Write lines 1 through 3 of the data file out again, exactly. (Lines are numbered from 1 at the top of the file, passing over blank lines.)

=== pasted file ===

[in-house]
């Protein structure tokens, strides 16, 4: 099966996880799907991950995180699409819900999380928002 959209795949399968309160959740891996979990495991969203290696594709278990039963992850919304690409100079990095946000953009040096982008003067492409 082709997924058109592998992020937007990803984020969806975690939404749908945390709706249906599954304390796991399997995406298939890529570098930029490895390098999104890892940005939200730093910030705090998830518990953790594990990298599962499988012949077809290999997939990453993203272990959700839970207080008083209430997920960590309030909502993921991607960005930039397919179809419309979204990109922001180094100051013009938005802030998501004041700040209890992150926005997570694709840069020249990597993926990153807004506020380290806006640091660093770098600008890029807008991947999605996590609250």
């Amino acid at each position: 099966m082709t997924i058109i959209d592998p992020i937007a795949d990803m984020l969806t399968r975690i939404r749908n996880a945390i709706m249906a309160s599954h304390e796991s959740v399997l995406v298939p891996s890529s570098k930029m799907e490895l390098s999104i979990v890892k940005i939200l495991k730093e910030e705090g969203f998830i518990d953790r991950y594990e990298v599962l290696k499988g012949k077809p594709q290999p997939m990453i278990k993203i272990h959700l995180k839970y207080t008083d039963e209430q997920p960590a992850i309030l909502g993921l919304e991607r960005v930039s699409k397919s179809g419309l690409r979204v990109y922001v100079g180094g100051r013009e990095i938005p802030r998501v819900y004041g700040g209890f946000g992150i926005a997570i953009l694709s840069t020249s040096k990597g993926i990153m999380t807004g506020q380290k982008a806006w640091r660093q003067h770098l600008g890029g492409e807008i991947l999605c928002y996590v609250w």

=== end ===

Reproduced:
[in-house]
């Protein structure tokens, strides 16, 4: 099966996880799907991950995180699409819900999380928002 959209795949399968309160959740891996979990495991969203290696594709278990039963992850919304690409100079990095946000953009040096982008003067492409 082709997924058109592998992020937007990803984020969806975690939404749908945390709706249906599954304390796991399997995406298939890529570098930029490895390098999104890892940005939200730093910030705090998830518990953790594990990298599962499988012949077809290999997939990453993203272990959700839970207080008083209430997920960590309030909502993921991607960005930039397919179809419309979204990109922001180094100051013009938005802030998501004041700040209890992150926005997570694709840069020249990597993926990153807004506020380290806006640091660093770098600008890029807008991947999605996590609250």
């Amino acid at each position: 099966m082709t997924i058109i959209d592998p992020i937007a795949d990803m984020l969806t399968r975690i939404r749908n996880a945390i709706m249906a309160s599954h304390e796991s959740v399997l995406v298939p891996s890529s570098k930029m799907e490895l390098s999104i979990v890892k940005i939200l495991k730093e910030e705090g969203f998830i518990d953790r991950y594990e990298v599962l290696k499988g012949k077809p594709q290999p997939m990453i278990k993203i272990h959700l995180k839970y207080t008083d039963e209430q997920p960590a992850i309030l909502g993921l919304e991607r960005v930039s699409k397919s179809g419309l690409r979204v990109y922001v100079g180094g100051r013009e990095i938005p802030r998501v819900y004041g700040g209890f946000g992150i926005a997570i953009l694709s840069t020249s040096k990597g993926i990153m999380t807004g506020q380290k982008a806006w640091r660093q003067h770098l600008g890029g492409e807008i991947l999605c928002y996590v609250w």